Wife of ailing composer shoulders the burden of caring for her sick husband and son - Focus | The Star Online

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Wife of ailing composer shoulders the burden of caring for her sick husband and son


Photos of Raymond as a baby playing with his late grandfather Ooi Teik Seang

Photos of Raymond as a baby playing with his late grandfather Ooi Teik Seang

AT AN age when her peers are spending their golden years playing with their grandchildren or travelling, Elaine Khaw is shouldering the burden of having to care for the two men in her life.

Her husband, 78-year-old musician Datuk Ooi Eow Jin, has been diagnosed with Alzheimer’s disease while her oldest son, 52-year-old Raymond Ooi Chin Seng, is homebound due to a brain tumour.

Khaw’s daily routine now involves bathing, feeding and keeping an eye on both men.

Khaw (centre) showing a photo while reminiscing over her late son Ronnie with her husband Eow Jin (right) and older son Raymond.

Khaw (centre) showing a photo while reminiscing over her late son Ronnie with her husband Eow Jin (right) and older son Raymond.

Eow Jin’s career spanning over five decades has seen him working as a composer, songwriter, arranger, record producer, band leader and resident pianist.

Considered a national treasure, he has written, arranged and played music for the likes of P. Ramlee, Sudirman, Rafeah Buang, Salamiah Hassan, Jennifer Yen, Francis Yip and the Alleycats.

However, Khaw, 76, said Eow Jin’s employment terms did not offer benefits or a pension and his income as a contract staff was insufficient for them to buy their own house.

“Eow Jin was already showing signs of forgetfulness towards the end of his last job.

“He would leave doors open, forget to turn switches on or off, or misplace keys,” she said.

Khaw (centre) showing a photo while reminiscing over her late son Ronnie with her husband Eow Jin (right) and older son Raymond.— Photos: SHAARI CHE MAT/The Star

Khaw with Raymond

“Even after that, he would sneak out of the house to look for jobs.

“But he frequently got lost, so we would rely on the police or strangers to help him find his way home.”

Khaw, a homemaker, has been kept busy caring and supporting her family from a young age.

“I did not get to complete my education, as I had to help my mother with the family business in weighing machines after my father passed away when I was 17,” said Khaw, who grew up in Beach Street in George Town.

Khaw said she first met Eow Jin, a fellow Penangite, at a cousin’s house.

He was working as a composer, while her cousin was a clarinetist for the same orchestra.

Khaw and Eow Jin married when they were aged 23 and 25 respectively.

“I was impressed with his dedication and filial piety.

Khaw (second from left) is thankful for the dedicated group of friends and neighbours who frequently drop by to help out. Seen here are (from left) Girly Saw, Wee Mee Yee, Elaine Lee, Pat Lim and Margaret Ban.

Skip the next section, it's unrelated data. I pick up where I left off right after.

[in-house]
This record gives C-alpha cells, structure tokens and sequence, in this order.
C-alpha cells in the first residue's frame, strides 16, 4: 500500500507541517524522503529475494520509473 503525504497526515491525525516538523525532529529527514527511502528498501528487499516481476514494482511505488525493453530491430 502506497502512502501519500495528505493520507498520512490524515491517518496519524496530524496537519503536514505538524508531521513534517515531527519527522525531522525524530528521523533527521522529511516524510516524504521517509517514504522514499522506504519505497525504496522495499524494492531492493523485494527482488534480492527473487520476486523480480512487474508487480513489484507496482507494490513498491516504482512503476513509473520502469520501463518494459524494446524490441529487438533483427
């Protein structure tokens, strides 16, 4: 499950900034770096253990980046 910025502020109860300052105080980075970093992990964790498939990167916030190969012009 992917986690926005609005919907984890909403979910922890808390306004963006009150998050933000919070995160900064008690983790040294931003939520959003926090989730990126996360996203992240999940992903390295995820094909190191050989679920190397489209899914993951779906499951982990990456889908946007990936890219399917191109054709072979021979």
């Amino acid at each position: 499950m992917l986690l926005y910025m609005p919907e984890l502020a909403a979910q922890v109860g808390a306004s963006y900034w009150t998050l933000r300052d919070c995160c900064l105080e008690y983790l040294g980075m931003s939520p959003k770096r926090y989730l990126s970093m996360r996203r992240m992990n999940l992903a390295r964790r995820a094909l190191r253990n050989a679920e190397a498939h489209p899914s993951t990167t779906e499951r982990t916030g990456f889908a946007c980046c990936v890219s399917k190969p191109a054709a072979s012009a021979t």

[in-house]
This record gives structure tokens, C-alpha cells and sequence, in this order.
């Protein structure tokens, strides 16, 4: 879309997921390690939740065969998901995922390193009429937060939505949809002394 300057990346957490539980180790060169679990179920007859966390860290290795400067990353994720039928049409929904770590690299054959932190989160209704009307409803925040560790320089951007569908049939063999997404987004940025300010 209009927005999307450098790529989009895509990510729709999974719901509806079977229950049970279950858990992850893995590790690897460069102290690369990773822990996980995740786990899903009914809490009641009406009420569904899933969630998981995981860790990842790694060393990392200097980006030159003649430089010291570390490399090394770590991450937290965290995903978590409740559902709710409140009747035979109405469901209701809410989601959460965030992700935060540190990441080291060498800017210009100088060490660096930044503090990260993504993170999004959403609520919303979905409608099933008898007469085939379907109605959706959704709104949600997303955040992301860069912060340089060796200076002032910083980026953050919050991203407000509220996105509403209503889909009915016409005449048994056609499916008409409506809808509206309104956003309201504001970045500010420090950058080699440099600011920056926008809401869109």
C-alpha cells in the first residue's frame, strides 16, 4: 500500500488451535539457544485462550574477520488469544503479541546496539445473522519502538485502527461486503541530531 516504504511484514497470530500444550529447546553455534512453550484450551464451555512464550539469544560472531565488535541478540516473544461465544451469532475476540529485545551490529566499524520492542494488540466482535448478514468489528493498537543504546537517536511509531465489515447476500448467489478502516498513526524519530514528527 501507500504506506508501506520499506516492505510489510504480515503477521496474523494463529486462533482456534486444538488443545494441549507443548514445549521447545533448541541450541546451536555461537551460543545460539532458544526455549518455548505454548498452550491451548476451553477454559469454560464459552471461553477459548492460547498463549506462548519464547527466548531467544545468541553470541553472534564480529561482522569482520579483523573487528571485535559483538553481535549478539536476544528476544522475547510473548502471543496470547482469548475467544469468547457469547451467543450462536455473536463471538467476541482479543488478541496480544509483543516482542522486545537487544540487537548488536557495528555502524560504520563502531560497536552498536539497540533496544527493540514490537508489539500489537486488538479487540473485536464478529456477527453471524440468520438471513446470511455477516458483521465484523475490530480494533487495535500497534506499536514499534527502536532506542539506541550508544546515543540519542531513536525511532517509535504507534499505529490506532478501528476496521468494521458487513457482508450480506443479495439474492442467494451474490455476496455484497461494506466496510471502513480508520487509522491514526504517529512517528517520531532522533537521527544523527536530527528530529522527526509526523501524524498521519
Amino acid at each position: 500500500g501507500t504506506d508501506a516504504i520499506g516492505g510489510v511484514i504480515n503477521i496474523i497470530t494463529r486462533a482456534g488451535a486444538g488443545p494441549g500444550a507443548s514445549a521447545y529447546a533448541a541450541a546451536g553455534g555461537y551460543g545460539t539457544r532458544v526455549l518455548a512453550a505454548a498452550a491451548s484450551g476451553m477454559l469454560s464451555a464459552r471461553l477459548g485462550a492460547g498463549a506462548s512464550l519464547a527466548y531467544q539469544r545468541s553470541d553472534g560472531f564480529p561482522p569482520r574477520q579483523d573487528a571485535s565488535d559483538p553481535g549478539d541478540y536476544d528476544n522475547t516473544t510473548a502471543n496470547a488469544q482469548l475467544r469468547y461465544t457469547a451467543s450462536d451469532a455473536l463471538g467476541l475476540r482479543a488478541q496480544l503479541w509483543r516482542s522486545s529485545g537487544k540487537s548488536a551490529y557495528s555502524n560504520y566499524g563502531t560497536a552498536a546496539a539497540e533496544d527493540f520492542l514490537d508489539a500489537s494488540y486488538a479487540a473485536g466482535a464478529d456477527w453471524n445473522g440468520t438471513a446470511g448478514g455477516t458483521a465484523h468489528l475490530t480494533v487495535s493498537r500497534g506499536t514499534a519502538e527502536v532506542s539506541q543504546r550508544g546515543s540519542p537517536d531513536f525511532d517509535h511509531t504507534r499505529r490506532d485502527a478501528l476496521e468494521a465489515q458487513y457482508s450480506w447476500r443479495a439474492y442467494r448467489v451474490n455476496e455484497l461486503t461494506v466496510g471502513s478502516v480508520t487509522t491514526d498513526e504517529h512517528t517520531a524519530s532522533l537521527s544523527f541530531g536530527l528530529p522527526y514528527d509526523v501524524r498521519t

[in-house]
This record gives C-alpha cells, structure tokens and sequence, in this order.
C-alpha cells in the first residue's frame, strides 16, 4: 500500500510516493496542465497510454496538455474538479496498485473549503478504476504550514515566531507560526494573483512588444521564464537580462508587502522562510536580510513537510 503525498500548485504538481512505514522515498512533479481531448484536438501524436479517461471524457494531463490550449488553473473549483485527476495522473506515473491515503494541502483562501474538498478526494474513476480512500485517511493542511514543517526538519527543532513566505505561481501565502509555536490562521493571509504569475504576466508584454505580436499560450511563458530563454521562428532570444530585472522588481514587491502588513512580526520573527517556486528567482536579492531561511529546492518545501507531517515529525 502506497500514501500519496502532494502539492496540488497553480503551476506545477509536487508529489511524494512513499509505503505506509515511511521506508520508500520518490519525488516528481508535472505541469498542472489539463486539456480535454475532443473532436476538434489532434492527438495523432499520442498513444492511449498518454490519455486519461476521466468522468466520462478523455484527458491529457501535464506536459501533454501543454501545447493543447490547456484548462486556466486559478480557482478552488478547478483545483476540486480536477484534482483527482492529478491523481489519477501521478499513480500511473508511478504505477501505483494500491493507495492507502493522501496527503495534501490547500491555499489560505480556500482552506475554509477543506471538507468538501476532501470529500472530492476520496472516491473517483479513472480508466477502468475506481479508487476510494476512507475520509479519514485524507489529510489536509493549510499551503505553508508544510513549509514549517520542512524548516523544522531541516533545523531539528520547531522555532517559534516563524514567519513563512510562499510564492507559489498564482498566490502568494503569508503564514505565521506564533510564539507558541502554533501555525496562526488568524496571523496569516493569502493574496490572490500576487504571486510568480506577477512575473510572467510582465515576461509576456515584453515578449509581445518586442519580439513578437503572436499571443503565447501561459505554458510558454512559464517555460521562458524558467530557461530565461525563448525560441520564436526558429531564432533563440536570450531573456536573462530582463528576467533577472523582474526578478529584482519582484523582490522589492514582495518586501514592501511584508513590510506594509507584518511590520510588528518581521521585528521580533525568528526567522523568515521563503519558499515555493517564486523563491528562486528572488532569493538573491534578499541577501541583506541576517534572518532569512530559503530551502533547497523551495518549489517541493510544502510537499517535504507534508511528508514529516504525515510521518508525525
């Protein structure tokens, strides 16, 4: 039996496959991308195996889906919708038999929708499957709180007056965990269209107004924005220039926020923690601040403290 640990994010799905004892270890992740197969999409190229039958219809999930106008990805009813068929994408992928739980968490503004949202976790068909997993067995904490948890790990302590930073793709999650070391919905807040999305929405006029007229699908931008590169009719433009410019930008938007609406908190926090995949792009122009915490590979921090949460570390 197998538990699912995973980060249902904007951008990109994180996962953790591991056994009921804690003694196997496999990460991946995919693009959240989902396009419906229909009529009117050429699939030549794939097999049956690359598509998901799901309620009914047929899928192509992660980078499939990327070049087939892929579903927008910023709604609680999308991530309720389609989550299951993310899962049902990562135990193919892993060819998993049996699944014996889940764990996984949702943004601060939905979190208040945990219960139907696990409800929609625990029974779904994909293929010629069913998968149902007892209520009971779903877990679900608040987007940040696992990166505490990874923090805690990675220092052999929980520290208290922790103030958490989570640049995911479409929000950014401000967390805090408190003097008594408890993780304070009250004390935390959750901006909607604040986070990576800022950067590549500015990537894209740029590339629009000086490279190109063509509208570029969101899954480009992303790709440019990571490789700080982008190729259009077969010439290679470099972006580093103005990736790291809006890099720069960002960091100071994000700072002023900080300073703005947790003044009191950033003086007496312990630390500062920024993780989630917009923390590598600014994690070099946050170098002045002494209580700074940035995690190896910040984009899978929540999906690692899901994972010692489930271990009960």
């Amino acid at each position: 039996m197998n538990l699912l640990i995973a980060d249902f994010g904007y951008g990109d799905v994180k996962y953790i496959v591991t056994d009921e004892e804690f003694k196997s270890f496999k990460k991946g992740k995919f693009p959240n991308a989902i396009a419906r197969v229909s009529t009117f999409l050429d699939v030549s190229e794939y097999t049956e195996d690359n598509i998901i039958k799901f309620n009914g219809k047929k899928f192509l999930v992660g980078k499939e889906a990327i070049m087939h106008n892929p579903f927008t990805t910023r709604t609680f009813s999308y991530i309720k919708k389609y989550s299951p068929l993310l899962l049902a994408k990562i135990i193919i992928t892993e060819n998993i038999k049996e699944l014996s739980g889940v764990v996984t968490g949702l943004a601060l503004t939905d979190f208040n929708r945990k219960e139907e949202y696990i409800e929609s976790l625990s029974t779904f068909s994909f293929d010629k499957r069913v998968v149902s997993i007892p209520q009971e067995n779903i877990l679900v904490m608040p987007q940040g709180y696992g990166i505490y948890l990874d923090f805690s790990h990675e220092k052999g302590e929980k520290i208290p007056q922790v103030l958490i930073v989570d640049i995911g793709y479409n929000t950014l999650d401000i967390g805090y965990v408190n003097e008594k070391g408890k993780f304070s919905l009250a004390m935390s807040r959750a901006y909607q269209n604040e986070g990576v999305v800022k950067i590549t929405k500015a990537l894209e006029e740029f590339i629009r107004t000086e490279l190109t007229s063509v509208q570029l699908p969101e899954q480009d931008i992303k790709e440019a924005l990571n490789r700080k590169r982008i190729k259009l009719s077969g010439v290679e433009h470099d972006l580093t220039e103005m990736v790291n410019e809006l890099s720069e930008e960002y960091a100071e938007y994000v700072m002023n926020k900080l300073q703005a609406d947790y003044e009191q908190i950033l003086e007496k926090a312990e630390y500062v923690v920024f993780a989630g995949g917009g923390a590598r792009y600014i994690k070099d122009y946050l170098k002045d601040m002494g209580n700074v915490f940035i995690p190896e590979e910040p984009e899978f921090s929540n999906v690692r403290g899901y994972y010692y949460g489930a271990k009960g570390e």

Khaw (second from left) is thankful for the dedicated group of friends and neighbours who frequently drop by to help out. Seen here are (from left) Girly Saw, Wee Mee Yee, Elaine Lee, Pat Lim and Margaret Ban.

“He worked hard to fulfil his responsibilities as a son and husband,” said Khaw, adding that she also took on the role of caring for Eow Jin’s paralysed father.

“Eow Jin was transferred to Kuala Lumpur six months after we got married.

“I remained in Penang and delivered my firstborn Raymond.

“We joined him two years later. Our second son Ronnie Ooi Leong Seng was born in Kuala Lumpur.”

Tragedy struck the family when Ronnie was diagnosed with leukaemia at age 23.

“We were unable to afford the RM200,000 bone marrow transplant in Australia, which the doctor suggested would increase his chance of survival,” said Khaw.

“But we are very grateful to Ronnie’s employers and colleagues at Sungai Way Group, who gave us support and helped fund his chemotherapy treatment locally.”

Shortly before he died, Khaw shared that Ronnie told her not to worry about him.

“Ronnie said that if God wants him more, he will follow him.

“He also assured me that we will meet again in Heaven,” she said tearfully.

Meanwhile, Raymond has been battling brain tumour since he was first diagnosed at age 14.

“Raymond’s first and second surgeries to remove the tumours were successful.

“Complications arose after his second surgery. He could not balance properly or walk without aid.

“Raymond’s condition worsened when the tumour returned when he was 47.

“The doctor last informed us that surgery might improve his eyesight, although the tumour is now pressing on his brain,” said Khaw, adding that the family could only afford treatment for Raymond at government hospitals.

Khaw is thankful for the dedicated group of friends and neighbours who frequently drop by her rented home in Taman SEA, Petaling Jaya, to help out. One neighbour even cooks meals for them.

Despite her challenges, her friends noted that Khaw is always smiling.

She is also thankful to God and for whatever aid that comes her way.

“What Eow Jin and Raymond need are full-time care at a nursing home.

“The support they receive in terms of rental, food and daily expenses is just temporary.

“They need proper medical and nursing care, while Elaine should be relieved of her 24-hour duties,” said her friends.

To help Khaw and her family can contact 017-732 1613 (Mary) / 016-333 9235 (Jane) or email ooifamily2016@gmail.com

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